Chavez v. Curry

Filing 18

ORDER DENYING PETITION FOR WRIT OF HABEAS CORPUS; DENYING CERTIFICATE OF APPEALABILITY. Signed by Judge Lucy H. Koh on 12/21/2010. (Attachments: # 1 certificate of mailing)(mpb, COURT STAFF) (Filed on 12/21/2010)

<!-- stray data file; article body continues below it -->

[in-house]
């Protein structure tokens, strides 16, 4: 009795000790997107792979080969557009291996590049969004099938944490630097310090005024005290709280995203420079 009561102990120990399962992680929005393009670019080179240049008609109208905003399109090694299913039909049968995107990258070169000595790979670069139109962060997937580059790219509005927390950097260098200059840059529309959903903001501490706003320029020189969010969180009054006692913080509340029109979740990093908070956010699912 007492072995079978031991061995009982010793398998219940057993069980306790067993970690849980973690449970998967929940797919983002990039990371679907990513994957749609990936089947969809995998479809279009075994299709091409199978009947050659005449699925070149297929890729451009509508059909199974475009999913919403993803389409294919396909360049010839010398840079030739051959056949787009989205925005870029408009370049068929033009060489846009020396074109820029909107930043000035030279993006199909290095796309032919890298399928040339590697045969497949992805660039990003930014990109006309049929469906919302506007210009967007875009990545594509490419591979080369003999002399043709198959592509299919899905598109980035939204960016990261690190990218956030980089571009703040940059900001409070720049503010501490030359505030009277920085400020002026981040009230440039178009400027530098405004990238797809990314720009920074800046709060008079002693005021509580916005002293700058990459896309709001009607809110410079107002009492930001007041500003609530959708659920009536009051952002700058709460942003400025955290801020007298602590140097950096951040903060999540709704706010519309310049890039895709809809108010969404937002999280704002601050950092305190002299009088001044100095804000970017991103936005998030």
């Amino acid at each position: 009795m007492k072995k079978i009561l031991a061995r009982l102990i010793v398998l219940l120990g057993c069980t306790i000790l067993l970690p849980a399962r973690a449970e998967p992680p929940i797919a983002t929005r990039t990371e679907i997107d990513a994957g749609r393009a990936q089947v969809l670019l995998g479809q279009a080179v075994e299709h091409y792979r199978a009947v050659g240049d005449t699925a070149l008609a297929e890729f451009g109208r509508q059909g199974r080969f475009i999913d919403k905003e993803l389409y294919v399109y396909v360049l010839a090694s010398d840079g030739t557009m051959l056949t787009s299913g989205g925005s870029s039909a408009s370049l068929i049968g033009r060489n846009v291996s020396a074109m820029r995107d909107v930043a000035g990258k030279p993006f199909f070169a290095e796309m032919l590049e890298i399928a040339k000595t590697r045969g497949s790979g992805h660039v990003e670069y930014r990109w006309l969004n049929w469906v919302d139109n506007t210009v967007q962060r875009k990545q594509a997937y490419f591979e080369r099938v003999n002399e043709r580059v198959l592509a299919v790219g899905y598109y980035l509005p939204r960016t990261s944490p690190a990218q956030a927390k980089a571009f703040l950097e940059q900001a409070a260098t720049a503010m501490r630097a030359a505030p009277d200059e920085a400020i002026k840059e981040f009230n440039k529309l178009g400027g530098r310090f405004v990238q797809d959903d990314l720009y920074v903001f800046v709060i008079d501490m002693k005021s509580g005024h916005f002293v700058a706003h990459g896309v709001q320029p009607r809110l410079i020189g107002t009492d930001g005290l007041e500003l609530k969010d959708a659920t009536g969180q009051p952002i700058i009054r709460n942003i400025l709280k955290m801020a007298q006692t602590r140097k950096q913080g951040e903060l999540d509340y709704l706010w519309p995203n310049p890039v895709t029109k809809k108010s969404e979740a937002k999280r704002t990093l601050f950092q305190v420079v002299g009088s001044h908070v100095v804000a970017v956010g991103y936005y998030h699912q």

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Chavez v. Curry Doc. 18 1 2 3 4 5 6 7 8 9 10 11 12 13 14 15 16 17 18 19 20 21 22 23 24 25 26 27 28 IN THE UNITED STATES DISTRICT COURT FOR THE NORTHERN DISTRICT OF CALIFORNIA JESUS LOPEZ CHAVEZ, ) ) Petitioner, ) ) vs. ) ) ) BEN CURRY, ) ) Respondent. ) ____________________________________) No. C 09-2521 LHK (PR) ORDER DENYING PETITION FOR WRIT OF HABEAS CORPUS; DENYING CERTIFICATE OF APPEALABILITY Petitioner, a state prisoner proceeding pro se, sought a writ of habeas corpus pursuant to 28 U.S.C. 2254 challenging a 2007 decision by the California Board of Parole Hearings ("Board") finding him unsuitable for parole. Respondent was ordered to show cause why the writ should not be granted. Respondent has filed an answer, along with a supporting memorandum of points and authorities and exhibits. Petitioner then filed a supplemental brief, and Respondent filed a supplemental answer. For the reasons set forth below, the petition for a writ of habeas corpus is DENIED. BACKGROUND On May 1, 1992, Petitioner was with co-defendants Dominguez and Duran. (Resp. Ex. 3 ("Tr.") at 23.) Duran set up a meeting with Horace, the victim, in which both parties agreed that Petitioner and his friends would sell one kilo of cocaine to Horace. (Id. at 23-24.) However, Order Denying Petition for Writ of Habeas Corpus; Denying Certificate of Appealability P:\PRO-SE\SJ.LHK\HC.09\Chavez521hcden.wpd Dockets.Justia.com 1 2 3 4 5 6 7 8 9 10 11 12 13 14 15 16 17 18 19 20 21 22 23 24 25 26 27 28 Petitioner and his friends never intended to supply cocaine to Horace. (Id. at 24.) Instead, they planned to meet Horace with a "kilo of bread" which they made to look like cocaine, and exchange it for Horace's money. (Id. at 24-25.) Duran informed Petitioner of the plan two hours before they were to make the exchange. (Id. at 26.) Duran knew that Petitioner needed money to pay bills and plan his wedding because, although Petitioner had been working, he was not earning enough money. (Id. at 26-27.) When they picked up Horace, Horace got into the backseat with Petitioner. (Id. at 29.) Horace was supposed to be directing them to drive to his house to get the money for the drugs. (Id. at 30.) However, Petitioner recognized the area that they were in, which was an industrial area with no houses. (Id.) Duran had given Petitioner $400, and Petitioner began counting it when the car stopped. (Id. at 30-31.) Duran and Horace were the only ones who knew how to speak English, so Petitioner did not know what they were talking about. (Id. at 31.) All of a sudden, Horace got out of the car, and then Dominguez got out of the car and started shooting. Petitioner reached under his seat, where he knew there was a .45 caliber semiautomatic gun, laid down in the back seat, stuck his arm out of the window, and also began shooting. (Id. at 31-32.) He ended up firing five or six shots. (Id. at 40.) Ultimately, Horace died from bullets from the .45. (Id.) In 1993, Petitioner was found guilty of second degree murder with the use of a firearm, and sentenced to 20-years to life. (Petition at 2.) Petitioner filed unsuccessful state habeas petitions in all three levels of state court, challenging the denial of his parole. Petitioner thereafter filed the instant petition. DISCUSSION A. Standard of Review A district court may not grant a petition challenging a state conviction or sentence on the basis of a claim that was reviewed on the merits in state court unless the state court's adjudication of the claim: "(1) resulted in a decision that was contrary to, or involved an unreasonable application of, clearly established Federal law, as determined by the Supreme Court of the United States; or (2) resulted in a decision that was based on an unreasonable Order Denying Petition for Writ of Habeas Corpus; Denying Certificate of Appealability 2 P:\PRO-SE\SJ.LHK\HC.09\Chavez521hcden.wpd 1 2 3 4 5 6 7 8 9 10 11 12 13 14 15 16 17 18 19 20 21 22 23 24 25 26 27 28 determination of the facts in light of the evidence presented in the State court proceeding." 28 U.S.C. 2254(d). The first prong applies both to questions of law and to mixed questions of law and fact, Williams (Terry) v. Taylor, 529 U.S. 362, 407-09 (2000), while the second prong applies to decisions based on factual determinations, Miller-El v. Cockrell, 537 U.S. 322, 340 (2003). A state court decision is "contrary to" Supreme Court authority, that is, falls under the first clause of 2254(d)(1), only if "the state court arrives at a conclusion opposite to that reached by [the Supreme] Court on a question of law or if the state court decides a case differently than [the Supreme] Court has on a set of materially indistinguishable facts." Williams (Terry), 529 U.S. at 412-13. A state court decision is an "unreasonable application of" Supreme Court authority, that is, falls under the second clause of 2254(d)(1), if it correctly identifies the governing legal principle from the Supreme Court's decisions but "unreasonably applies that principle to the facts of the prisoner's case." Id. at 413. The federal court on habeas review may not issue the writ "simply because that court concludes in its independent judgment that the relevant state-court decision applied clearly established federal law erroneously or incorrectly." Id. at 411. Rather, the application must be "objectively unreasonable" to support granting the writ. See id. at 409. "Factual determinations by state courts are presumed correct absent clear and convincing evidence to the contrary." Miller-El, 537 U.S. at 340. Under 28 U.S.C. 2254(d)(2), a state court decision "based on a factual determination will not be overturned on factual grounds unless objectively unreasonable in light of the evidence presented in the state-court proceeding." Miller-El, 537 U.S. at 340; see also Torres v. Prunty, 223 F.3d 1103, 1107 (9th Cir. 2000). When there is no reasoned opinion from the highest state court to consider the petitioner's claims, the court looks to the last reasoned opinion. See Ylst v. Nunnemaker, 501 U.S. 797, 801-06 (1991); Shackleford v. Hubbard, 234 F.3d 1072, 1079, n.2 (9th Cir. 2000). In this case, the last reasoned opinion is that of the superior court denying petitioner's habeas petition. (Resp. Ex. 2.) Order Denying Petition for Writ of Habeas Corpus; Denying Certificate of Appealability 3 P:\PRO-SE\SJ.LHK\HC.09\Chavez521hcden.wpd 1 2 3 4 5 6 7 8 9 10 11 12 13 14 15 16 17 18 19 20 21 22 23 24 25 26 27 28 B. October 4, 2007 Board Hearing Petitioner had been incarcerated for approximately fourteen years at the time of his 2007 parole suitability hearing. Petitioner's minimum parole eligibility date was April 23, 2005. (Tr. at 3.) Regarding his criminal history, Petitioner relayed that he never got into trouble with the police in Mexico. (Id. at 47.) On November 12, 1990, Petitioner received a ticket for a Vehicle Code violation and pleaded guilty. (Id.) Petitioner stated the violation was for driving without a license and without insurance, and he spent three days in jail. (Id. at 47-48.) On December 1, 1990, Petitioner was caught being an unlicensed driver again, and spent a short time in jail. (Id. at 48-50.) Then, in March 1991, Petitioner was arrested for possession of a controlled substance for sale. (Id. at 50.) Petitioner explained that he and his friends were walking along and found a bag full of clothes, drugs, three guns, and $2000 near a telephone booth. (Id. at 42.) They explained this to the police, and the police released them. (Id.) Next, on March 18, 1992, Petitioner was arrested for grand theft of a motor vehicle. (Id. at 50.) Petitioner explained that he and his friend saw a car that looked like it had been stolen. (Id. at 51.) Petitioner's friend wanted to steal the tires and persuaded Petitioner to help him. (Id.) They brought the tires to his friend's house and then came back to the car and began jumping on top of it. (Id.) At that point, the police arrived, and they were arrested. (Id.) Petitioner was placed on two years of probation. A few months later, Petitioner committed the life offense. (Id. at 55.) Petitioner grew up in Mexico and moved to the United States in 1988 with his father when he was 16 years old. (Id. at 46.) Petitioner testified that he is the oldest of five children. (Id. at 56.) He also has eight half-siblings. (Id.) After his father hit him once, Petitioner moved in with his girlfriend, to whom he planned to marry. (Id. at 59.) While he was in Mexico, he went to school until the ninth grade. (Id. at 62.) His father died in 2001, and, at the time of the parole hearing, his mother was in the hospital. (Id.) Regarding post-conviction factors, Petitioner had only received one minor disciplinary report in 1994 for possession of inmate manufactured alcohol. (Id. at 65.) Petitioner had completed two vocations: small engine repairs and computer refurbishing. (Id. at 66.) He also Order Denying Petition for Writ of Habeas Corpus; Denying Certificate of Appealability 4 P:\PRO-SE\SJ.LHK\HC.09\Chavez521hcden.wpd 1 2 3 4 5 6 7 8 9 10 11 12 13 14 15 16 17 18 19 20 21 22 23 24 25 26 27 28 had worked as a Unit Porter and computer work programmer. (Id.) While incarcerated, Petitioner was involved in Narcotics Anonymous and Alcoholics Anonymous. (Id.) Petitioner had also achieved his GED. (Id. at 68.) The Board noted that Petitioner had been involved in several volunteer efforts in his computer work field, participated in several programs, and received three laudatory chronos from prison officials. (Id. at 68-69.) The most recent psychological evaluation for petitioner was completed in 2007. One part of the risk assessment discussion stated that Petitioner scored in the moderate range on historical factors analyzing future violence, but, combined with clinical and risk management factors, Petitioner's total score placed him in the low range for risk of future violence (Resp. Ex. 2, 2007 Evaluation at 5.) Regarding Petitioner's risk of recidivism, Petitioner scored in the medium range. (Id. at 5-6.) The evaluation also noted that Petitioner appeared "mildly glib and immature while continuing to demonstrate a lack of insight into his part in the commitment offense," and resolved that he presented a "moderately low" risk of future violence. (Id. at 7.) The evaluation concluded that Petitioner posed "a low likelihood to be involved in a violent offense if released to the free community." (Tr. at 69.) Petitioner's parole plans included being deported back to Mexico. (Id. at 74-75.) The Board recognized many support letters received on behalf of Petitioner, written by his friends and family. (Id. at 77-90.) Petitioner also had several job offers and offers of residence available to him when he returns to Mexico. (Id. at 84-87.) Ultimately, the Board denied parole. It found that the offense was carried out in a cruel and callous manner, was calculated, and was committed for a very trivial reason -- financial gain -- in relation to the results of the offense. (Id. at 132-34.) The Board also noted that Petitioner had been involved in an escalating pattern of criminal conduct. (Id. at 135.) It found that Petitioner had performed very well in prison, acknowledging his achievements and successes, and recognizing that Petitioner had solid parole plans and support. (Id. at 135-37.) The Board expressed some concern regarding the psychological evaluation, specifically, Petitioner's risk of recidivism and possession of some antisocial personality traits. (Id. at 136.) Finally, the Board commented that it was greatly concerned with Petitioner's lack of insight regarding his Order Denying Petition for Writ of Habeas Corpus; Denying Certificate of Appealability 5 P:\PRO-SE\SJ.LHK\HC.09\Chavez521hcden.wpd 1 2 3 4 5 6 7 8 9 10 11 12 13 14 15 16 17 18 19 20 21 22 23 24 25 26 27 28 motivation for the commitment offense as well as his lack of remorse. (Id. at 139.) The Board stated: [B]oth of us thought that we saw a total lack of insight on your part regarding what -- what caused you, what brought you to think the way that you did and participate and then end up taking this man's life. And also, remorse. We believe that you have remorse, but you only have -- we felt in what you exhibited to us that your remorse is for this crime as it relates to you. And really we saw no indications that you really had remorse for this victim and this victim's family, but it was, you know, with your own situation. And a give away was earlier in this hearing when you stated yourself that it was -unlucky shot for me as you were relating to yourself. And I responded to you by stating it was an unlucky shot for the victim. But that came through loud and clear that you were thinking in terms of this crime and how it only related to you. And it really didn't -- it didn't show any -- any feelings or thoughts about the victim and -- and the people that were left behind for him. Specifically, the Board recalled that while Petitioner appeared remorseful, it was with regard to how the commitment offense affected him rather than remorse for the victim or the victim's family. (Id. at 139-40.) C. State Court Decisions Petitioner filed a state habeas petition in superior court. In denying the petition, the state court concluded that there was some evidence that the crime was committed in a dispassionate and calculated manner. (Resp. Ex. 3 at 2.) Petitioner and his friends planned to trick the victim into giving them money in exchange for "bunk" cocaine and armed themselves for the encounter. (Id.) Once the victim tried to escape, Petitioner fired his weapon repeatedly through a car window without looking. The court concluded that those factors demonstrated more than that necessary to sustain a second degree murder conviction and support the Board's denial. (Id.) In addition, the court found some evidence supporting the denial of parole in the Board's reliance on the psychological evaluation which indicated a medium risk of recidivism. (Id. at 3.) Both the California Court of Appeal and California Supreme Court denied Petitioner's subsequent state habeas petitions. D. Analysis The Due Process Clause does not, by itself, entitle a prisoner to release on parole in the absence of some evidence of his or her "current dangerousness." Hayward v. Marshall, 603 F.3d 546, 555, 561 (9th Cir. 2010) (en banc). Under California law, however, "some evidence" of Order Denying Petition for Writ of Habeas Corpus; Denying Certificate of Appealability 6 P:\PRO-SE\SJ.LHK\HC.09\Chavez521hcden.wpd 1 2 3 4 5 6 7 8 9 10 11 12 13 14 15 16 17 18 19 20 21 22 23 24 25 26 27 28 current dangerousness is required in order to deny parole. Id. at 562 (citing In re Lawrence, 44 Cal. 4th 1181, 1205-06 (2008) and In re Shaputis, 44 Cal. 4th 1241 (2008)). This requirement gives California prisoners a liberty interest, protected by the federal constitutional guarantee of due process, in release on parole in the absence of "some evidence" of current dangerousness. Cooke v. Solis, 606 F.3d 1206, 1213-1214 (9th Cir. 2010). When a federal habeas court in this circuit is faced with a claim by a California prisoner that his right to due process was violated because the denial of parole was not supported by "some evidence," the court analyzes whether the state court decision reflects "an `unreasonable application'[] of the California `some evidence' requirement, or was `based on an unreasonable determination of the facts in light of the evidence.'" Hayward, 603 F.3d at 562-63 (quoting 28 U.S.C. 2254(d)(1)-(2)); see Cooke, 606 F.3d at 1213. California's "some evidence" requirement was summarized in Hayward as follows: As a matter of California law, "the paramount consideration for both the Board and the Governor under the governing statutes is whether the inmate currently poses a threat to public safety." There must be "some evidence" of such a threat, and an aggravated offense "does not, in every case, provide evidence that the inmate is a current threat to public safety." The prisoner's aggravated offense does not establish current dangerousness "unless the record also establishes that something in the prisoner's pre- or post-incarceration history, or his or her current demeanor and mental state" supports the inference of dangerousness. Thus, in California, the offense of conviction may be considered, but the consideration must address the determining factor, "a current threat to public safety." Hawyard, 603 F.3d at 562 (quoting Lawrence, 44 Cal. 4th. at 1191, 1210-14); see Cooke, 606 F.3d at 1213-1214 (describing California's "some evidence" requirement). Here, a primary, though not exclusive, basis for the Board's determination of parole unsuitability was the nature of the commitment offense. The life crime fits two of the regulations' criteria for determining that it was committed in an especially heinous, atrocious or cruel manner. There was evidence that it was "carried out in a dispassionate and calculated manner," 2402(c)(1)(B), in that Petitioner and his co-defendants lured the victim into believing he was going to receive drugs in exchange for money, they were armed with firearms, and, as the victim was trying to run away, Petitioner and a co-defendant repeatedly fired their weapons at him. Although Petitioner fired his weapon without aiming or looking, the victim died as a result Order Denying Petition for Writ of Habeas Corpus; Denying Certificate of Appealability 7 P:\PRO-SE\SJ.LHK\HC.09\Chavez521hcden.wpd 1 2 3 4 5 6 7 8 9 10 11 12 13 14 15 16 17 18 19 20 21 22 23 24 25 26 27 28 of shots from Petitioner's firearm. Additionally, Petitioner's role in the crimes was for a very "trivial" motive, 2402(c)(1)(E), i.e., money. Significantly, the murder was not the only reason for the unsuitability finding. Even aside from the fact that the commitment offense was especially cruel, and was committed for a trivial motive, there was other evidence that reasonably demonstrated Petitioner was still a current threat to society if released. As the Board observed, the psychological evaluation was not fully supportive of Petitioner's release. The report stated that one assessment rated Petitioner within the medium range for risk of recidivism, though such recidivism does not necessarily include violence. (2007 Evaluation at 5-6.) In addition, the report concluded that, as to a clinical risk assessment, Petitioner presented a "moderately low" risk of future violence. Moreover, the Board's reliance on Petitioner's lack of insight and remorse is also supported by some evidence. "An inmate's lack of remorse or insight into the nature and magnitude of the offense may be some evidence that he currently poses an unreasonable risk of danger to society. Cal. Code Regs., tit. 15, 2402(d)(3); In re Shaputis, 44 Cal. 4th at 1260. Here, the Board observed that during the hearing, Petitioner mainly spoke about the commitment offense in terms of how it affected him, rather than the victim or the victim's family. During the hearing, Petitioner told the Board that he believed the drug deal would be an easy trick and they would get away with it. (Tr. at 25.) When the Board asked how Petitioner's life ended up where it is, Petitioner merely responded that he was a "stupid kid" and he did not have anyone to teach him right from wrong. (Id. at 97-98.) Petitioner said that he committed the commitment offense because he needed the money. (Id. at 100.) Further, the psychological report indicated that Petitioner "presented as mildly glib and immature while continuing to demonstrate a lack of insight into his part in the commitment offense." (2007 Evaluation at 7.) Based on these circumstances, it was not unreasonable for the Board to interpret Petitioner's statements as some evidence of current danger to the community. See Hayward, 603 F.3d at 562-63 (concluding that there was "some evidence" of future dangerousness based on the nature of the commitment offense and "the somewhat unfavorable psychological and counselor reports.") Notably, Petitioner has not yet served his sentence. Moreover, while self-help and Order Denying Petition for Writ of Habeas Corpus; Denying Certificate of Appealability 8 P:\PRO-SE\SJ.LHK\HC.09\Chavez521hcden.wpd 1 2 3 4 5 6 7 8 9 10 11 12 13 14 15 16 17 18 19 20 21 22 23 24 25 26 27 28 therapy programming count in his favor, it cannot be said that at this point they compel a finding of suitability. There was some evidence to support the Board's denial based on the commitment offense, psychological evaluation, and lack of insight and remorse, and those circumstances were probative of and provided reliable evidence of Petitioner's current dangerousness. These factors indicated "that the implications regarding the prisoner's dangerousness that derive from his [ ] commission of the commitment offense remain probative of the statutory determination of a continuing threat to public safety." See Lawrence, 44 Cal.4th at 1214. The state court's rejection of petitioner's petition was not an unreasonable application of California's "some evidence" requirement and was not based on an unreasonable determination of the facts in light of the evidence. Petitioner therefore is not entitled to federal habeas relief. CONCLUSION The petition for a writ of habeas corpus is DENIED. Rule 11(a) of the Rules Governing Section 2254 Cases now requires a district court to rule on whether a petitioner is entitled to a certificate of appealability in the same order in which the petition is denied. Petitioner has failed to make a substantial showing that his claims amounted to a denial of his constitutional rights or demonstrate that a reasonable jurist would find the denial of his claim debatable or wrong. Slack v. McDaniel, 529 U.S. 473, 484 (2000). Consequently, no certificate of appealability is warranted in this case. The Clerk shall enter judgment and close the file. IT IS SO ORDERED. DATED: __12/21/2010_____________ LUCY H. KOH United States District Judge Order Denying Petition for Writ of Habeas Corpus; Denying Certificate of Appealability 9 P:\PRO-SE\SJ.LHK\HC.09\Chavez521hcden.wpd